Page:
Warren Buffett’s Ground Rules: Do-It-Yourself Investing Guidelines

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Okay, so you probably aren’t reading a book titled Warren Buffett’s Ground Rules: Words of Wisdom from the Partnership Letters of the World’s Greatest Investor if you are perfectly happy owning solely index funds forever. While the shared concepts with low-cost, passive investing still apply, here are things to consider if you want to do some of your own picking and choosing between individual stocks and bonds.

Given how much energy an 86-year-old Buffett seems to have, it must have been very interesting to invest with him as a hungry young man. On the other hand, reading through the partnership letters also shows how mature he was in his late 20s and early 30s.

Be honest with yourself. Pick a yardstick ahead of time. You need to pick a proper benchmark against which to measure your performance, not just having positive or negative years. Back in 1966, it was the Dow over the last 3 years. Note that it wasn’t just an index, but also a timeframe of at least 3-5 years.

If you’re going to invest a portion of your portfolio on your own, always keep track of your performance. You need to be honest about your results and whether they beat the rest of your portfolio, or even a simple target-date fund.

Investing modest amounts is an advantage. Use it. Warren Buffett had a lot more flexibility with a smaller asset base. There are many deals out there that on a percentage basis are attractive, but if you have to deploy billions, it won’t even move the needle. For example, there might a 12-month CD that earns you 8% APY, but only on $10,000. If you only have $20,000 to invest, putting a big chunk of your portfolio in a risk-free 8% would be much smarter than stocks over the next year. However, if you have $100 million to invest, such a deal would be a rounding error. Some other transactions like odd-lot tenders are also ideal for smaller investors.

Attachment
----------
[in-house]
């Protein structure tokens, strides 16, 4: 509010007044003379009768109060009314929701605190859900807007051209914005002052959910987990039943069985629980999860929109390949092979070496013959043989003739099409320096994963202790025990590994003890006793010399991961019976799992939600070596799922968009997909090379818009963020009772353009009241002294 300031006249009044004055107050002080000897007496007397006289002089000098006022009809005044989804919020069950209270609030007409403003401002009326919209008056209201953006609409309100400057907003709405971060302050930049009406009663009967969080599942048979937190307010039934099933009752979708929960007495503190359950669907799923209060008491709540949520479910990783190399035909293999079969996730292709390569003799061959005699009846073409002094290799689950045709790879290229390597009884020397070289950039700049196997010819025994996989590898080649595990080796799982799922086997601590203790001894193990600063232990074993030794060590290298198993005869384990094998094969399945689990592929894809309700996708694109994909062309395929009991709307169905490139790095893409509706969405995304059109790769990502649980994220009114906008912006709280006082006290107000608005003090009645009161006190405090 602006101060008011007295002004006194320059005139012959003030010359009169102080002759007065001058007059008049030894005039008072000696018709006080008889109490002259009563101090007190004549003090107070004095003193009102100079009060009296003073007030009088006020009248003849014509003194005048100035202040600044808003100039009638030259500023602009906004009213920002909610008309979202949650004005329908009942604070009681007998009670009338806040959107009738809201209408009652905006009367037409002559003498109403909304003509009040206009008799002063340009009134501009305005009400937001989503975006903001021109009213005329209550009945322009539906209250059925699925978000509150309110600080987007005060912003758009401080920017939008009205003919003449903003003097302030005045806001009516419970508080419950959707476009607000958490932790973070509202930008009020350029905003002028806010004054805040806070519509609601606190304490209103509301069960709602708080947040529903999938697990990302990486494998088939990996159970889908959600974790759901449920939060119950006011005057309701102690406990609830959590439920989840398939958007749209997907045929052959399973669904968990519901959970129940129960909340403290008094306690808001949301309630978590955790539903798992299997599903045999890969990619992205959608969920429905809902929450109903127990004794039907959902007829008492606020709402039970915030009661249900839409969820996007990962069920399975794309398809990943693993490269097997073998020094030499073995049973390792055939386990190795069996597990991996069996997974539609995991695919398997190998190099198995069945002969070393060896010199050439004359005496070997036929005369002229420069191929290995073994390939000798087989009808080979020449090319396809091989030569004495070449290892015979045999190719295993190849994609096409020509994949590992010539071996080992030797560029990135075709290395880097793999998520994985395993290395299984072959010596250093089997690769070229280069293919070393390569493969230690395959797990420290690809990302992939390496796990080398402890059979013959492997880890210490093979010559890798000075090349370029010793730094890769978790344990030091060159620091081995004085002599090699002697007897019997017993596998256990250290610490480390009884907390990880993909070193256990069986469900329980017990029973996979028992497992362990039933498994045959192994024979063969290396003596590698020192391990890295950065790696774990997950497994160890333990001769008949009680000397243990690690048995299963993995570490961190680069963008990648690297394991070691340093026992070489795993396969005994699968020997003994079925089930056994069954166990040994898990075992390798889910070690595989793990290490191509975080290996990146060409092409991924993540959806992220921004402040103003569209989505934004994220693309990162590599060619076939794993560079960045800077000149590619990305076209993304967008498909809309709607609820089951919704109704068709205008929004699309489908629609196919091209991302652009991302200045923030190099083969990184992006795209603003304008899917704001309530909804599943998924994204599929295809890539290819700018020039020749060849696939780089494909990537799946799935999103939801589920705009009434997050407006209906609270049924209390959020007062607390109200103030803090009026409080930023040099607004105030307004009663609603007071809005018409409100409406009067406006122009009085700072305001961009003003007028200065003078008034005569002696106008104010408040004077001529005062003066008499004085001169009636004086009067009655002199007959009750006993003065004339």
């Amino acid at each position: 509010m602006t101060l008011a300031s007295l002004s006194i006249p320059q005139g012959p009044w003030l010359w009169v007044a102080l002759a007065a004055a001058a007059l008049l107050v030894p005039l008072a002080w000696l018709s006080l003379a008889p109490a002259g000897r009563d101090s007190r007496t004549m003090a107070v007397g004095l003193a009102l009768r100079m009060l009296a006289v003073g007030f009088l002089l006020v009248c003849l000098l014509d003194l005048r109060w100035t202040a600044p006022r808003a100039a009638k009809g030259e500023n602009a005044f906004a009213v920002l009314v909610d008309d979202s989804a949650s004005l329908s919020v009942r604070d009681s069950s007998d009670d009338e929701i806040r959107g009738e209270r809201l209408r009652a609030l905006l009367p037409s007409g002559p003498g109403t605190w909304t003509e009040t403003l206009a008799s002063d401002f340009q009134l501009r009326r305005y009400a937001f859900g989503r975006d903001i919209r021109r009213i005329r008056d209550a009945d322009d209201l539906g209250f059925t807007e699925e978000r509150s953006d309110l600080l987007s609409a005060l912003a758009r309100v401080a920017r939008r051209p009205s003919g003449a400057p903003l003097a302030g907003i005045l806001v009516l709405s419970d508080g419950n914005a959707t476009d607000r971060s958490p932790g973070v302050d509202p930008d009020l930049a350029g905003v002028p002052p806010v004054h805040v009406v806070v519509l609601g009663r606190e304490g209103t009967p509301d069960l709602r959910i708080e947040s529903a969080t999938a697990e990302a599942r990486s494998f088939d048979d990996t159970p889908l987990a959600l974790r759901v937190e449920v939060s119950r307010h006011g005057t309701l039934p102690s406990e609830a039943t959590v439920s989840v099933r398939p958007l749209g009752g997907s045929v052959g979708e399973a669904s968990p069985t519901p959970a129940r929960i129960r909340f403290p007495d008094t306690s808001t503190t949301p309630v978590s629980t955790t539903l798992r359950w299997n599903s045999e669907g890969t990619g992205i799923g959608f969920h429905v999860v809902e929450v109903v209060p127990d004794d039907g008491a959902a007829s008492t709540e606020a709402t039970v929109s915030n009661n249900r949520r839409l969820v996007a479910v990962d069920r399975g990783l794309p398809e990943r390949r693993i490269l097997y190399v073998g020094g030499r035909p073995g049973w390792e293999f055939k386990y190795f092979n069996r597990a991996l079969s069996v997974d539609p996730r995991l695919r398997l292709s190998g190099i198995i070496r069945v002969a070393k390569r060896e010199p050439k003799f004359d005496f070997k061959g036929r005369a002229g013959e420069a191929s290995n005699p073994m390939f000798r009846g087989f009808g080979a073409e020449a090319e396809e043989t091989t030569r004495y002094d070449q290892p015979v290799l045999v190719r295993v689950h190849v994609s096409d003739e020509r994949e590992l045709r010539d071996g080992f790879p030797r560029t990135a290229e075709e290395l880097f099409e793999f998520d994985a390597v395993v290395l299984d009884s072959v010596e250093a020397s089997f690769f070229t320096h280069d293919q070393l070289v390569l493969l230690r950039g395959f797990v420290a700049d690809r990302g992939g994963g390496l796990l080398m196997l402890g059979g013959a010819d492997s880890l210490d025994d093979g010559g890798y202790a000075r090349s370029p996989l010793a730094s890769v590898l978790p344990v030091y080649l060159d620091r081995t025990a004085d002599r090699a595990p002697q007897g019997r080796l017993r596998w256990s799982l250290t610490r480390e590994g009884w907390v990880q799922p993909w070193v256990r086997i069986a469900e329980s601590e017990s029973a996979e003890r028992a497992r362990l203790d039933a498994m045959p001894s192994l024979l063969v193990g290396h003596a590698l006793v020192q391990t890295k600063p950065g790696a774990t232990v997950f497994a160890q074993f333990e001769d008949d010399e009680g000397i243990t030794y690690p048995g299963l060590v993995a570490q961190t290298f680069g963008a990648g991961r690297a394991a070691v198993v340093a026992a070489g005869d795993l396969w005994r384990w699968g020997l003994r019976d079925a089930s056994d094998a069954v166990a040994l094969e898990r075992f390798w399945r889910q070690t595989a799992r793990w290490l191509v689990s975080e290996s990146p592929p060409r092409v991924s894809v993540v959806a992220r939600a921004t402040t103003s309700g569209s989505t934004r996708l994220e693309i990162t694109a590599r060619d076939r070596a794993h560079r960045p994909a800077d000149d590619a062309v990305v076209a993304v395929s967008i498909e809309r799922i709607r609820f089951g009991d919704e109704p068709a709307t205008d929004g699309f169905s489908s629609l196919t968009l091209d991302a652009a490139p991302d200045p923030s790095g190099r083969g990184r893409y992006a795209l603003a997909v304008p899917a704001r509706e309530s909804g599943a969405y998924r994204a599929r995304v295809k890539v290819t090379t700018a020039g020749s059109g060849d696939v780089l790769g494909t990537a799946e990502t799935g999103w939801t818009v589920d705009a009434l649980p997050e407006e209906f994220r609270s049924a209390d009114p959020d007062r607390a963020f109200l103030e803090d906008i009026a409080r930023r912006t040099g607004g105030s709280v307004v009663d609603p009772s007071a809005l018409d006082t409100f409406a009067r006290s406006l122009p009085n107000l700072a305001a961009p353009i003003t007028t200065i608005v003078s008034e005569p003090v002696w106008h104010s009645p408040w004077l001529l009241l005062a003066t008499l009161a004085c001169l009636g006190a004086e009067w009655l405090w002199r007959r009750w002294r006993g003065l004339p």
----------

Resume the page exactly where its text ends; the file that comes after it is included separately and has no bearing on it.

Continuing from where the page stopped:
Worry about risk and return, not about the name of the product. It doesn’t matter if it’s a laundromat, rental unit, shares of a public company, or bonds. When Buffett was winding down his partnership, municipal bonds were yielding 6.5% on a tax-free basis. In his mind, it was a better investment to buy the municipal bonds rather than stocks given the near-term prospects. So that’s what he recommended.

Ignore the crowd. Think rationally and independently. If you’re going to “beat the market”, then you have to think differently than the market. You’re looking for some area where the market price is much lower than the intrinsic value. By definition, that means a lot of people will be disagreeing with your opinion.

Develop your best ideas, and then bet big on it. Buffett is not a big fan of owning 100+ stocks in the name of diversification. If you have your 5-10 best ideas, why also invest in the other 90 that are worse? If you’re going to actively manage your portfolio, you must have the conviction to bet big on your opinions.

Self-confidence is required, as you will have periods of bad performance. For me, keeping my conviction during times of underperformance is the primary reason most of my portfolio is indexed. Here a stat from the book credited to Joel Greenblatt: Of the top 25% of managers who had outperformed the market over the decade: 97% spent at least 3 years in the bottom half of performance and 47% spent at least 3 years in the bottom 10%.

If you are hiring an outside manager, look at integrity first. Buffett on the types of managers he seeks for Berkshire:

We look for three things: intelligence, energy, and integrity. If they don’t have the latter, then you should hope they don’t have the first two either. If someone doesn’t have integrity, then you want them to be dumb and lazy.

As a side example, here is how Buffett organized his own fee structure for the partnership. If the fund did not accumulate anything past a 6% annual gain every year, he would not take any fees at all. Above the 6% annual rate, he would take 25% of gains as his fee. While some hedge funds also employ a “high water mark” system, they usually still have some form of flat fee that they take, no matter way. If Buffett didn’t reach his 6%, he got nothing. In addition, he had nearly all his own net worth in the partnership as well. He “ate his own cooking”.

Comments

  1. Having a yardstick is key but I’ve yet to find a good tool to help keep me honest. Does anyone know of a good tool where I could put any investment or portfolio of investments and see how they fared against the SPY? I’m interested in “real” returns – stock growth, dividends and subtract the taxes. Am I missing anything else to consider there? I understand the complexity with varying tax rates but think it’s doable.

    If one doesn’t exist I’m going to work on one the next couple of weeks and would love advice/feedback on it if anyone is interested!

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